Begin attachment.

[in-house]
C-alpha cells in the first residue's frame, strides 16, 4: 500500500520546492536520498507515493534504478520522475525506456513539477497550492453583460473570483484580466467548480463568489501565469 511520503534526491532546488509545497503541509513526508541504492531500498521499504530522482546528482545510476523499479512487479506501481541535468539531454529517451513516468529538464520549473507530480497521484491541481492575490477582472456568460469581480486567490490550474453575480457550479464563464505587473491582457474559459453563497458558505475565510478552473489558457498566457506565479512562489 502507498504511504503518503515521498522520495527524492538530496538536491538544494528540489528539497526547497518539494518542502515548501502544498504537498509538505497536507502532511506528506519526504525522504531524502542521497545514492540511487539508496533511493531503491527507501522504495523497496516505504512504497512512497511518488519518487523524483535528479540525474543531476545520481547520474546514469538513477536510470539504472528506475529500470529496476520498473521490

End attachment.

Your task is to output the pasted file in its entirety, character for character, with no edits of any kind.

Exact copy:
[in-house]
C-alpha cells in the first residue's frame, strides 16, 4: 500500500520546492536520498507515493534504478520522475525506456513539477497550492453583460473570483484580466467548480463568489501565469 511520503534526491532546488509545497503541509513526508541504492531500498521499504530522482546528482545510476523499479512487479506501481541535468539531454529517451513516468529538464520549473507530480497521484491541481492575490477582472456568460469581480486567490490550474453575480457550479464563464505587473491582457474559459453563497458558505475565510478552473489558457498566457506565479512562489 502507498504511504503518503515521498522520495527524492538530496538536491538544494528540489528539497526547497518539494518542502515548501502544498504537498509538505497536507502532511506528506519526504525522504531524502542521497545514492540511487539508496533511493531503491527507501522504495523497496516505504512504497512512497511518488519518487523524483535528479540525474543531476545520481547520474546514469538513477536510470539504472528506475529500470529496476520498473521490